The committee of adjustment, which handles smaller planning matters, voted in favour of deferring the decision to exempt a developer from the line-of-sight Basilica bylaw on Thursday, an exemption that would allow a four-story apartment building to be built at 9 and 11 Cork St. downtown.

An eleventh hour effort by community activist Susan Watson brought other residents of Guelph out to the early empty public gallery and seven of them — led first by Watson — spoke to the committee, all of them speaking out against a development that would block sight of the Catholic church.

All of them had only heard about the developers application a few hours earlier. Watson had sent out an email and made phone calls to raise awareness for the application. All of the delegates criticized the developer for not corresponding more with the community.

The developer’s representative, Brian McCulloch, said that his team corresponded since last fall with staff at city hall about the building. The followed the rules surrounding public notice by putting up physical signs at the site and notifying property owners within 60 metres of the application.

Watson and many of the other delegates argued that there was not enough community input on an issue that impacts the entire city, as the Basilica is a local landmark. Anne Gajerski-Cauliy, who described herself as a lay historian, said she felt the developer was trying to “sneak something in”.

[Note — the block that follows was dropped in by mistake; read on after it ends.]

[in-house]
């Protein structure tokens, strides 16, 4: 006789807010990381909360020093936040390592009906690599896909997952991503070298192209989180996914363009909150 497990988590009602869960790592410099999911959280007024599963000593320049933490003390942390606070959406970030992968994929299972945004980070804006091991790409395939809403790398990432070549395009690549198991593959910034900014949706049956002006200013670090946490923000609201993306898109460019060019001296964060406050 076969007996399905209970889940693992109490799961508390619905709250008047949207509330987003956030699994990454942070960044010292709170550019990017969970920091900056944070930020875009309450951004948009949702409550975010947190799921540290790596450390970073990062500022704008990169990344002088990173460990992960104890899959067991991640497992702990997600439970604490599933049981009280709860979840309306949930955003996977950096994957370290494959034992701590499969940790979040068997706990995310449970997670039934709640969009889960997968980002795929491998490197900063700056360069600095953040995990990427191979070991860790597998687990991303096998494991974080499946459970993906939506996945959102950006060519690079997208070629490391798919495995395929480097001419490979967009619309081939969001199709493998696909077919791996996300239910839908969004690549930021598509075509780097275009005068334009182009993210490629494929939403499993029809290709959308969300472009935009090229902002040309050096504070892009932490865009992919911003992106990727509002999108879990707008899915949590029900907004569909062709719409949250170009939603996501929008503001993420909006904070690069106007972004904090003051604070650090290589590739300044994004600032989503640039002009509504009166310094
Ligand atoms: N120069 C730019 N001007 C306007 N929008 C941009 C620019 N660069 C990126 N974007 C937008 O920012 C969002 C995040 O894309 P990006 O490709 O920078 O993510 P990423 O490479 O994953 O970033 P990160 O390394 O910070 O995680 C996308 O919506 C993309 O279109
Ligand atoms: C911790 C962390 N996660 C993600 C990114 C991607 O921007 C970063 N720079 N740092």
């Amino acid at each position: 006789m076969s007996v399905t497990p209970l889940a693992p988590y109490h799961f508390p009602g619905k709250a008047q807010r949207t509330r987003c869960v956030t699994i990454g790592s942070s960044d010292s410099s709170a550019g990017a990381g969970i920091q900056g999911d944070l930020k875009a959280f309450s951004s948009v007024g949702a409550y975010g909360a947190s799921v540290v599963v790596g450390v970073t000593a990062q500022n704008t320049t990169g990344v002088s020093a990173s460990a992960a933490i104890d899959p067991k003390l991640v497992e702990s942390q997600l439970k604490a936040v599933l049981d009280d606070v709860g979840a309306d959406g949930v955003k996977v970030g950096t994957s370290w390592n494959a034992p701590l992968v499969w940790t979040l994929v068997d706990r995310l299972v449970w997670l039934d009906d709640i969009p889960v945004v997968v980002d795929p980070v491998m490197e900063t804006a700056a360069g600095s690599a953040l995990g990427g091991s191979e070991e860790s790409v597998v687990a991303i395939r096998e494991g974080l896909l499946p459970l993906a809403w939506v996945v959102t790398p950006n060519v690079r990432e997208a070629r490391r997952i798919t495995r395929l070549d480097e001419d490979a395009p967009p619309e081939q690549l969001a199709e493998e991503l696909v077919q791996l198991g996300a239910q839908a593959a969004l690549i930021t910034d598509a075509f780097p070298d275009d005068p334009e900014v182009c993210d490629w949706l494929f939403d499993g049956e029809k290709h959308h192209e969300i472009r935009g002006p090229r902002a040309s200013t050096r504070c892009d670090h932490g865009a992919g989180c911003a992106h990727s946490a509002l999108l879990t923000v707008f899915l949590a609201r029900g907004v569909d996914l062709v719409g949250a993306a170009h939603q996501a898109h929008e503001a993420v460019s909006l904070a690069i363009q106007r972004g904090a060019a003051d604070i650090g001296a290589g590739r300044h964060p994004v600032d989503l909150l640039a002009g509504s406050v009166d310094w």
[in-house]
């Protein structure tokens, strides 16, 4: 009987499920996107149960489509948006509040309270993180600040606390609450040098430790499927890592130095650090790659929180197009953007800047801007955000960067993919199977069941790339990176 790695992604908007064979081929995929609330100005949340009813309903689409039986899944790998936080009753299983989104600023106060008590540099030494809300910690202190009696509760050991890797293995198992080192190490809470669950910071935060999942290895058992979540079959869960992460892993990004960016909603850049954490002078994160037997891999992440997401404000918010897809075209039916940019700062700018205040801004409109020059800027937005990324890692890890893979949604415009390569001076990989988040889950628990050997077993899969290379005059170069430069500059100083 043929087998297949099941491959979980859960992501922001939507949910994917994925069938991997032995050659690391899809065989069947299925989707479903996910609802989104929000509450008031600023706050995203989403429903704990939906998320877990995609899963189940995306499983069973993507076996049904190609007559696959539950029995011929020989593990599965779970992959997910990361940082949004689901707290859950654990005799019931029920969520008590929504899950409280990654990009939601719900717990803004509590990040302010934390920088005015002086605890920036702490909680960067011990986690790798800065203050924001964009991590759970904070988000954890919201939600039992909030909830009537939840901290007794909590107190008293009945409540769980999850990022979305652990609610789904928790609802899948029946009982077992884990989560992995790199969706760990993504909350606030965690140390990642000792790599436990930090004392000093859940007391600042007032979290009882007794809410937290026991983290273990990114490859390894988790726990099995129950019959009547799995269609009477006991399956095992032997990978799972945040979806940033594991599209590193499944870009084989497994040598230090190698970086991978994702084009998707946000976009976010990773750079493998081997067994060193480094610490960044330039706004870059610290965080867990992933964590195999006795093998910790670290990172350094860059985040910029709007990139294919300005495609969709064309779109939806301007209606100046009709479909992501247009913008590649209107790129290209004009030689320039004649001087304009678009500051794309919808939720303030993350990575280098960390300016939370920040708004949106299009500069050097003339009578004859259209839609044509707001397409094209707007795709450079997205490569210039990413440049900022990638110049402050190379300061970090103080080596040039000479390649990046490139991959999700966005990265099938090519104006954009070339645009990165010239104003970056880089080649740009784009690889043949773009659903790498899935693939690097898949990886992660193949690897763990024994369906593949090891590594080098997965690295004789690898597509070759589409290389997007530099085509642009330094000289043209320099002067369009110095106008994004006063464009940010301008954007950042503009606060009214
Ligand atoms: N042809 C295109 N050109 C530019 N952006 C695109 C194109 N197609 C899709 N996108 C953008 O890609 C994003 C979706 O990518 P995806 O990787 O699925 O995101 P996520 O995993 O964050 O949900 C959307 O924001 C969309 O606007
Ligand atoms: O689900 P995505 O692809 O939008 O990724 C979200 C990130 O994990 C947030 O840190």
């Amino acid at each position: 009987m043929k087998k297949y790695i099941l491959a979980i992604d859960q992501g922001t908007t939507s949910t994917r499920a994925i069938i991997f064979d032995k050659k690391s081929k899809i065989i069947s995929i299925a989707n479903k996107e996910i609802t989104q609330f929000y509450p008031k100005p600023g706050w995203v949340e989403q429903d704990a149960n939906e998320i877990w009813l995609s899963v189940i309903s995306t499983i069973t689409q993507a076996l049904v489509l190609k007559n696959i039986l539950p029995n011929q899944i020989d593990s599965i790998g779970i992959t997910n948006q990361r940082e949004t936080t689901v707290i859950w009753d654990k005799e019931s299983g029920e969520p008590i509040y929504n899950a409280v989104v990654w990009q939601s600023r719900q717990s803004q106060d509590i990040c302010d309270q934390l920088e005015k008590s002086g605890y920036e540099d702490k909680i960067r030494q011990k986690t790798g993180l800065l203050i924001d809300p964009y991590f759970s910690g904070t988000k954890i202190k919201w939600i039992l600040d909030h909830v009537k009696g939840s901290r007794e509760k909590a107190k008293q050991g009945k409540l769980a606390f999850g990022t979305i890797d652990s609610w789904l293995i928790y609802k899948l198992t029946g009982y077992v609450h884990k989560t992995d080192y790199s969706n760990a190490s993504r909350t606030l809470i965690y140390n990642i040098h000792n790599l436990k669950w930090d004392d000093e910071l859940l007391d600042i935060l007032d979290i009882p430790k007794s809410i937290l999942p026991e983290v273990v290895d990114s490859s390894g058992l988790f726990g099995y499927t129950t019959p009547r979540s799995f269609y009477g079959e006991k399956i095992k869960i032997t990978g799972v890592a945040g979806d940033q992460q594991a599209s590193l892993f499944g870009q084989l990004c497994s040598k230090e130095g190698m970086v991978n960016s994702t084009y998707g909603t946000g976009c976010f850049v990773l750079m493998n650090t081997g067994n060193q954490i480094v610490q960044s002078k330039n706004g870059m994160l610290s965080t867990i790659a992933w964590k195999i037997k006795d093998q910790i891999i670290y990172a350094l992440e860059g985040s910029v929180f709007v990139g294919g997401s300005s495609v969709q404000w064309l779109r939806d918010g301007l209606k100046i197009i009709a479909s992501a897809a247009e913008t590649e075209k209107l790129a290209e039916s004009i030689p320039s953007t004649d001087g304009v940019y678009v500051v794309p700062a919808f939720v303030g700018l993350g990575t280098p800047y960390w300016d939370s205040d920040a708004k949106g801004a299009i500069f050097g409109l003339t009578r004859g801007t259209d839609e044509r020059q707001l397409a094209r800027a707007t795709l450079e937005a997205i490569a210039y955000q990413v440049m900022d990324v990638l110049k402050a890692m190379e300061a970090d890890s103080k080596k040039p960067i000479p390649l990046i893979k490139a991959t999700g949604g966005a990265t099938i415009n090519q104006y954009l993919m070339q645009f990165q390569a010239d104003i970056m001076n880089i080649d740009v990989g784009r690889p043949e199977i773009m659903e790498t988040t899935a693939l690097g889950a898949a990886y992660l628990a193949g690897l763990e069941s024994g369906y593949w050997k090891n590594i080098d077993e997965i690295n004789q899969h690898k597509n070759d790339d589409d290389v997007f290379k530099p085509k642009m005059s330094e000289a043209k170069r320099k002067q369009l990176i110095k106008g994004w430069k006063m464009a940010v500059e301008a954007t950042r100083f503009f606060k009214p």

A few of the delegates added that the issue itself should be instead considered by Council and not the appointed members of the committee of adjustment. However, staff maintained that, under the planning act, it was the legal prerogative for the committee to address the issue.

Michael Finoro aims to build the four-story development at 9 and 11 Cork St. on the hill that leads up to the church, which would break a bylaw limiting the height of buildings to 343.51 metres within a specific viewing area. If the building is later approved as-is, it would be 2.5 metres over the limit.

Committee vice chair David Kendrick attempted to find a procedural way to pass on the application to Council, however, the options were to refuse, pass or defer without discussion. He made a motion to defer, that passed with four votes in favour. The application will now return at a later date.

Watson said after the application was deferred that she hopes now there will be more awareness raised and community input will happen. The developer’s team was approached by The Post, but they said they could not give comment.